His attitude? “I feel like my level of tennis, it's always been high, but mentally I'm competing for every point. That's making the difference,” he said after his Miami semi-final loss to Federer, one of the best matches of 2017. “I got a lot of work to do. I'm 16 in the world. There are 15 players better than me.”

4. Jack Sock Climbing The Emirates ATP Rankings

The Nebraska native has more than carried the American flag for the first three months of the season. After not winning a title during all of 2016, Sock has already captured two crowns – Auckland and Delray Beach. At the March Masters, he made his first Masters 1000 semi-final in Indian Wells (l. to Federer) and backed it up with a last-eight showing in Miami (l. to Nadal).

Sock is 18-4 on the season, second behind only Federer and Nadal in wins. The Kansas City resident reached a new career high of No. 15 in the Emirates ATP Rankings this week. At this rate, the 24 year old will crack the Top 10 by the end of the season and become the first American to do so since John Isner in May 2014. Sock is currently No. 7 in the Emirates ATP Race To London.

5. Alexander Zverev Leading #NextGenATP

#NextGenATP players continued to make strides during the first few months of 2017. Russian Daniil Medvedev celebrated his first final at the Aircel Chennai Open (l. to Bautista Agut). Emirates ATP Star Of Tomorrow Taylor Fritz checked off his first Top 10 win by beating Marin Cilic in Indian Wells. But no #NextGenATP player has delivered like Zverev this season.

The 19 year old won his second ATP World Tour title at the Open Sud de France in Montpellier. In Miami, he improved to 2-0 against Stan Wawrinka in their FedEx ATP Head2Head rivalry and made his first Masters 1000 quarter-final (l. to Kyrgios). The strong start has Zverev atop the Emirates ATP Race To Milan, which will determine who qualifies for the inaugural Next Gen ATP Finals, to be held 7-11 November in Milan.

6. Grigor Dimitrov Knocking On Top 10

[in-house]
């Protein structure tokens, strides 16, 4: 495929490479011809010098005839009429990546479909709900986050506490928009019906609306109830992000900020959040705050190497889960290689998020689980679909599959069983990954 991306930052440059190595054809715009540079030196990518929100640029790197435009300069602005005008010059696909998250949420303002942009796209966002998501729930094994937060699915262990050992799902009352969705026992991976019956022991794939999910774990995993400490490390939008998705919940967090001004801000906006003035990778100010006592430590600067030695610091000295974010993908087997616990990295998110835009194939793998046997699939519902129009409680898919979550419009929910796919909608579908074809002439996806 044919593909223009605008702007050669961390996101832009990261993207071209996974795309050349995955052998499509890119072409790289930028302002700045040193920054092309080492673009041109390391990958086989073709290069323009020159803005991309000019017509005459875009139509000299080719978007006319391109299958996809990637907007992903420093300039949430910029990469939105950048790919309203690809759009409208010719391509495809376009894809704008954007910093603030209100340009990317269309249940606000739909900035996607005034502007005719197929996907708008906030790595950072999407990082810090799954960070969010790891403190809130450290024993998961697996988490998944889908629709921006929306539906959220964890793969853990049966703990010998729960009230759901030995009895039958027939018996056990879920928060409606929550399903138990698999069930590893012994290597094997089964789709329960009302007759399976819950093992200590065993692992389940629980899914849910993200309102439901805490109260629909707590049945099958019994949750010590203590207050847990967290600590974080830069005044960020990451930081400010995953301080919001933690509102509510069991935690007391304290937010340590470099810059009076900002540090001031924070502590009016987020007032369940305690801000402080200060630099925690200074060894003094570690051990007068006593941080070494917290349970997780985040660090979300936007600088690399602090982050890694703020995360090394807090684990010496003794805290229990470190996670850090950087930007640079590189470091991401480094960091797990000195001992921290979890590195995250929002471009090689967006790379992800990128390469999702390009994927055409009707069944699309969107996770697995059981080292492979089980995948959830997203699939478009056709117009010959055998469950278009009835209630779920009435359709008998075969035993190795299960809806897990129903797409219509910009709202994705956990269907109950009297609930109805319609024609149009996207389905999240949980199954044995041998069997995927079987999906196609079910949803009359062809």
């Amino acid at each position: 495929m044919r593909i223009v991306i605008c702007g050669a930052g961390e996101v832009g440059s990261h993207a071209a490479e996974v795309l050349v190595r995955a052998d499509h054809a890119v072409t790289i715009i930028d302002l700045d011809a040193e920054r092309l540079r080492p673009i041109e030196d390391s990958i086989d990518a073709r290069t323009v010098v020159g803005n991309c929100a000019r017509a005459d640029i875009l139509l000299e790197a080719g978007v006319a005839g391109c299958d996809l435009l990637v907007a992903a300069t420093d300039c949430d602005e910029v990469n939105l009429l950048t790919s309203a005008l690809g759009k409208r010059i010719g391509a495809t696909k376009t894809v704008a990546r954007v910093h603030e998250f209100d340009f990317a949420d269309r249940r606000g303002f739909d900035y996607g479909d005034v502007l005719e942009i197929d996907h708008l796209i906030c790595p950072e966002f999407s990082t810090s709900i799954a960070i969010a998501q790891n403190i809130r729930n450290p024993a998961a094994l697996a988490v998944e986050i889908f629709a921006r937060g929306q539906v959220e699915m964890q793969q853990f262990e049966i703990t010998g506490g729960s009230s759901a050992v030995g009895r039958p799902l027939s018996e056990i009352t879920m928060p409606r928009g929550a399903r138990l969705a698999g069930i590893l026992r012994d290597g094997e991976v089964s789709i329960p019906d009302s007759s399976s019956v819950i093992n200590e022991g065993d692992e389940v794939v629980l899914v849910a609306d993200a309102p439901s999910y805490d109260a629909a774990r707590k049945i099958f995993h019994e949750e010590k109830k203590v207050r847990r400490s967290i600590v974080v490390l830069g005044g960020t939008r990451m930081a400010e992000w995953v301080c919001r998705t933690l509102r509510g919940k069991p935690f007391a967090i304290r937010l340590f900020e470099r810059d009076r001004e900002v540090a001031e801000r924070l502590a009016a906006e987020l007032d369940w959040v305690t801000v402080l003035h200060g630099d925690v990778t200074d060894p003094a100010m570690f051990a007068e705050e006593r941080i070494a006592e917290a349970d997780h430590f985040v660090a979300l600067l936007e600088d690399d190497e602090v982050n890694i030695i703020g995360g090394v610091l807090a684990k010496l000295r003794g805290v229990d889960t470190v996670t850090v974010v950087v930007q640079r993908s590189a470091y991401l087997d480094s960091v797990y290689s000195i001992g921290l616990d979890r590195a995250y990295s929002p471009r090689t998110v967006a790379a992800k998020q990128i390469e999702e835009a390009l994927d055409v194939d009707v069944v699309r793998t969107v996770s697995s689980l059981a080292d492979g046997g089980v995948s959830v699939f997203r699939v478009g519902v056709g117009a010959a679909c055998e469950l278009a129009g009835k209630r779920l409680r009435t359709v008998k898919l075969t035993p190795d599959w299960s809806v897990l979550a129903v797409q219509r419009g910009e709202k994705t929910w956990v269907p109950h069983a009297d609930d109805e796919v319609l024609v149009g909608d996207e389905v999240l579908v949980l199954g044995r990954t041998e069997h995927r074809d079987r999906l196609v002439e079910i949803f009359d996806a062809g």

The Bulgarian already has two titles – Brisbane and Sofia – and returned to the semi-finals of a Grand Slam for the first time since 2014 Wimbledon. Before falling to Nadal in the Australian Open semi-finals, Dimitrov had won 10 consecutive matches. He's 3-1 against Top 10 players and he might be rejoining that elite group soon.

Dimitrov is currently No. 12 in the Emirates ATP Rankings but he's played like a Top 5 player so far this season. His spot in the Emirates ATP Race To London: No. 4.

7. Surprise Beginnings From Andy Murray, Novak Djokovic

They're ahead of Federer in the Emirates ATP Rankings, but No. 1 Murray and No. 2 Djokovic have garnered a small fraction of the attention that Federer has received so far. Djokovic started the year with a memorable run in Doha, beating Murray for the title in one of the best matches of the year. That epic final had tennis fans thinking that this year's battle for No. 1 would again be a two-man affair.

But both Murray and Djokovic suffered early losses in Melbourne. Murray rebounded in Dubai to celebrate his 45th tour-level title, while Djokovic fell to Kyrgios in the Acapulco quarter-finals. In Indian Wells, both fell before the last eight, and they both withdrew from Miami with elbow injuries. With three Masters 1000 tournaments only weeks away, though, both men will be looking to get their season back on track.